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The SSRC Library allows visitors to access materials related to self-sufficiency programs, practice and research. Visitors can view common search terms, conduct a keyword search or create a custom search using any combination of the filters at the left side of this page. To conduct a keyword search, type a term or combination of terms into the search box below, select whether you want to search the exact phrase or the words in any order, and click on the blue button to the right of the search box to view relevant results.

Writing a paper? Working on a literature review? Citing research in a funding proposal? Use the SSRC Citation Assistance Tool to compile citations.

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The SSRC Library includes resources which may be available only via journal subscription. The SSRC may be able to provide users without subscription access to a particular journal with a single use copy of the full text.  Please email the SSRC with your request.

The SSRC Library collection is constantly growing and new research is added regularly. We welcome our users to submit a library item to help us grow our collection in response to your needs.


  • Individual Author: Danziger, Sandra K.; Kalil, Ariel; Anderson, Nathaniel J.
    Reference Type: Journal Article
    Year: 2000

    Drawing on a large random sample of welfare recipients in the post–welfare reform era, this article examines the prevalence of mental health disorders, substance dependence, and physical health or disability, their co-occurrence with human capital problems, and their relation to employment. Half of the participants have none of these potential barriers to employment. Mental health and human capital problems, when present, tend to occur in isolation about half the time. Women with co-occurring human-capital, mental-health, and physical-health problems have the poorest work outcomes. The findings suggest the need to design and implement more assessment, referrals, and service provision to support women in meeting the challenges in the transition from welfare to work. (author abstract)

    Drawing on a large random sample of welfare recipients in the post–welfare reform era, this article examines the prevalence of mental health disorders, substance dependence, and physical health or disability, their co-occurrence with human capital problems, and their relation to employment. Half of the participants have none of these potential barriers to employment. Mental health and human capital problems, when present, tend to occur in isolation about half the time. Women with co-occurring human-capital, mental-health, and physical-health problems have the poorest work outcomes. The findings suggest the need to design and implement more assessment, referrals, and service provision to support women in meeting the challenges in the transition from welfare to work. (author abstract)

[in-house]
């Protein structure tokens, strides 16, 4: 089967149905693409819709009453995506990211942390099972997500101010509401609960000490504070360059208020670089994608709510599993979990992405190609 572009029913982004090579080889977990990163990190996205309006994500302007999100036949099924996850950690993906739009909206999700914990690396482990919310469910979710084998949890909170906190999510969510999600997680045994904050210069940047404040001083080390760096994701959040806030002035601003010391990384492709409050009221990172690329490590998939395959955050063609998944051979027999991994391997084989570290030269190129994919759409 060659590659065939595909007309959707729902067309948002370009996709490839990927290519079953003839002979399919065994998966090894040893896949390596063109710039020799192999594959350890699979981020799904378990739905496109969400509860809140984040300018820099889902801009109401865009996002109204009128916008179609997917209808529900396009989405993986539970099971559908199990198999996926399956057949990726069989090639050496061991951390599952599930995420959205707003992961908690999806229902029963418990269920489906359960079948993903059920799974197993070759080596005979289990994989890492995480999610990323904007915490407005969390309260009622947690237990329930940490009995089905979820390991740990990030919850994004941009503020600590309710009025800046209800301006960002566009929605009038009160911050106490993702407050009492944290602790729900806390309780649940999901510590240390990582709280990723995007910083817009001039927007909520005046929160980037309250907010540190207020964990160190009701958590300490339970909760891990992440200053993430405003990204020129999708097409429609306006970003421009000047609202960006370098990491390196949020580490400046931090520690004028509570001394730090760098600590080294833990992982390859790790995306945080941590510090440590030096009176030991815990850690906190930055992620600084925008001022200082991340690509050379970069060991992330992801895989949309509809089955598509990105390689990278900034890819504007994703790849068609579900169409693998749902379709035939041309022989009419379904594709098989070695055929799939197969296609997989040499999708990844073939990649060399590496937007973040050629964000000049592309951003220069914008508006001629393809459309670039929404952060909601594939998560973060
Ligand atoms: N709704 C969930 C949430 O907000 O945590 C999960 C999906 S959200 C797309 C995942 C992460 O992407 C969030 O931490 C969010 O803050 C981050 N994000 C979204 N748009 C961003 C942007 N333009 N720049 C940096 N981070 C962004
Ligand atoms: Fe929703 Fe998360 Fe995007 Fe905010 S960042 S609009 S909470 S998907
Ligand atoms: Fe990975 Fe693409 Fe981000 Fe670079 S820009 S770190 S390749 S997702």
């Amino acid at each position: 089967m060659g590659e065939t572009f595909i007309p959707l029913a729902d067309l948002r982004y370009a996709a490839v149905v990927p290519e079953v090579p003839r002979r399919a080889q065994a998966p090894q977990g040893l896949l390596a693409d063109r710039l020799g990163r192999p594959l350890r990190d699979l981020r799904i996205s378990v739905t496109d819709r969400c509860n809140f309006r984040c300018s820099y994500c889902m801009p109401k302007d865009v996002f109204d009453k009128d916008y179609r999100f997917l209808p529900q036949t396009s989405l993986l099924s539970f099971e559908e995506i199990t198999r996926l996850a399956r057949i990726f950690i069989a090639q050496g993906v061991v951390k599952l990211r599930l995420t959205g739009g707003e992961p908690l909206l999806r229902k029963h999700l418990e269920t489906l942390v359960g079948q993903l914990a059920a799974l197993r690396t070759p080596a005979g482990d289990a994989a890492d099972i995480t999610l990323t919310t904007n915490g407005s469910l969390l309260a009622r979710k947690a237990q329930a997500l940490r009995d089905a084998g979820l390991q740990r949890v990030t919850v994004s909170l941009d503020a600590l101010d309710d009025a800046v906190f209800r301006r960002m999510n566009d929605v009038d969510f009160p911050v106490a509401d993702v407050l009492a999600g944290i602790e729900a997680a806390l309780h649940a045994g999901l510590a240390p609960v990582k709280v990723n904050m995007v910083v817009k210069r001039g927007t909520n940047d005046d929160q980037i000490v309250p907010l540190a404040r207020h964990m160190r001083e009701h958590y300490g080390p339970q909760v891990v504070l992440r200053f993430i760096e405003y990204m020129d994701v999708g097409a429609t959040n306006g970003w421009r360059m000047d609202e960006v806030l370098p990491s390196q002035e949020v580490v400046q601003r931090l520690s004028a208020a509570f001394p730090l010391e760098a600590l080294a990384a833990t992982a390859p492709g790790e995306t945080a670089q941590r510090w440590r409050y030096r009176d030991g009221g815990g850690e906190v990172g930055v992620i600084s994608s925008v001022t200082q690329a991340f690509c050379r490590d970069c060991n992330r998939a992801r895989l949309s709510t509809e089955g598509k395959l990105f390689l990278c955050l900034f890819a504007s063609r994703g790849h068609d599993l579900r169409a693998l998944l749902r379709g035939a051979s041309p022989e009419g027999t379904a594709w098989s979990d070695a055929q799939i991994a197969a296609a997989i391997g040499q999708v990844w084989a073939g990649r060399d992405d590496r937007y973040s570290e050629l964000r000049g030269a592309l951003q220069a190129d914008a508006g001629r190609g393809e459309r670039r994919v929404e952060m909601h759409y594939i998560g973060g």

• Individual Author: Tolman, Richard M.; Wang, Hui-Chen
    Reference Type: Journal Article
    Year: 2005

    Domestic violence can interfere with women’s ability to work, and may result in loss of welfare benefits and poorer economic outcomes. Previous studies showing no effect of domestic violence on employment could be a result of the failure to control for some individual characteristics; therefore we use fixed-effects models with three waves of Women’s Employment Study (WES) data to control for unobservable time-invariant individual-specific characteristics. Included in our analyses were 598 women, from an urban county in Michigan who were on the welfare rolls in February of 1997, all of whom completed 3 waves of interviews. Our fixed effects regression results show that domestic violence significantly reduced the annual work hours of a respondent. Mental and physical health problems do not completely mediate this relationship. Our results support efforts to address domestic violence within the welfare system. (author abstract)

    Domestic violence can interfere with women’s ability to work, and may result in loss of welfare benefits and poorer economic outcomes. Previous studies showing no effect of domestic violence on employment could be a result of the failure to control for some individual characteristics; therefore we use fixed-effects models with three waves of Women’s Employment Study (WES) data to control for unobservable time-invariant individual-specific characteristics. Included in our analyses were 598 women, from an urban county in Michigan who were on the welfare rolls in February of 1997, all of whom completed 3 waves of interviews. Our fixed effects regression results show that domestic violence significantly reduced the annual work hours of a respondent. Mental and physical health problems do not completely mediate this relationship. Our results support efforts to address domestic violence within the welfare system. (author abstract)